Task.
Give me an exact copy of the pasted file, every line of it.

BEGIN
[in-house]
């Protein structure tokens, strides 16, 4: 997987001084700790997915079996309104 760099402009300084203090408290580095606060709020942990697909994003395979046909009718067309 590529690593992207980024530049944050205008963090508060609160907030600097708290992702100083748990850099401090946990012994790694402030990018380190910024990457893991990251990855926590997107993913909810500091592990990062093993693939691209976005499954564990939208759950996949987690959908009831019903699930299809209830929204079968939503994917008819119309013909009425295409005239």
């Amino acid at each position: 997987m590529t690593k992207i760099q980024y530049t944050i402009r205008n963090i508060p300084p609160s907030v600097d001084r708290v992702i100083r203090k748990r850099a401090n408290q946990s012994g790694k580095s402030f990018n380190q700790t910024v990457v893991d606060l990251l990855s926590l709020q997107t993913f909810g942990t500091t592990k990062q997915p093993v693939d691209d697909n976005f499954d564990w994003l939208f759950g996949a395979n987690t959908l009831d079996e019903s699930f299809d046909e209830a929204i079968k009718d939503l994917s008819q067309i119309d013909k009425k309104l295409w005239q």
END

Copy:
[in-house]
């Protein structure tokens, strides 16, 4: 997987001084700790997915079996309104 760099402009300084203090408290580095606060709020942990697909994003395979046909009718067309 590529690593992207980024530049944050205008963090508060609160907030600097708290992702100083748990850099401090946990012994790694402030990018380190910024990457893991990251990855926590997107993913909810500091592990990062093993693939691209976005499954564990939208759950996949987690959908009831019903699930299809209830929204079968939503994917008819119309013909009425295409005239």
């Amino acid at each position: 997987m590529t690593k992207i760099q980024y530049t944050i402009r205008n963090i508060p300084p609160s907030v600097d001084r708290v992702i100083r203090k748990r850099a401090n408290q946990s012994g790694k580095s402030f990018n380190q700790t910024v990457v893991d606060l990251l990855s926590l709020q997107t993913f909810g942990t500091t592990k990062q997915p093993v693939d691209d697909n976005f499954d564990w994003l939208f759950g996949a395979n987690t959908l009831d079996e019903s699930f299809d046909e209830a929204i079968k009718d939503l994917s008819q067309i119309d013909k009425k309104l295409w005239q």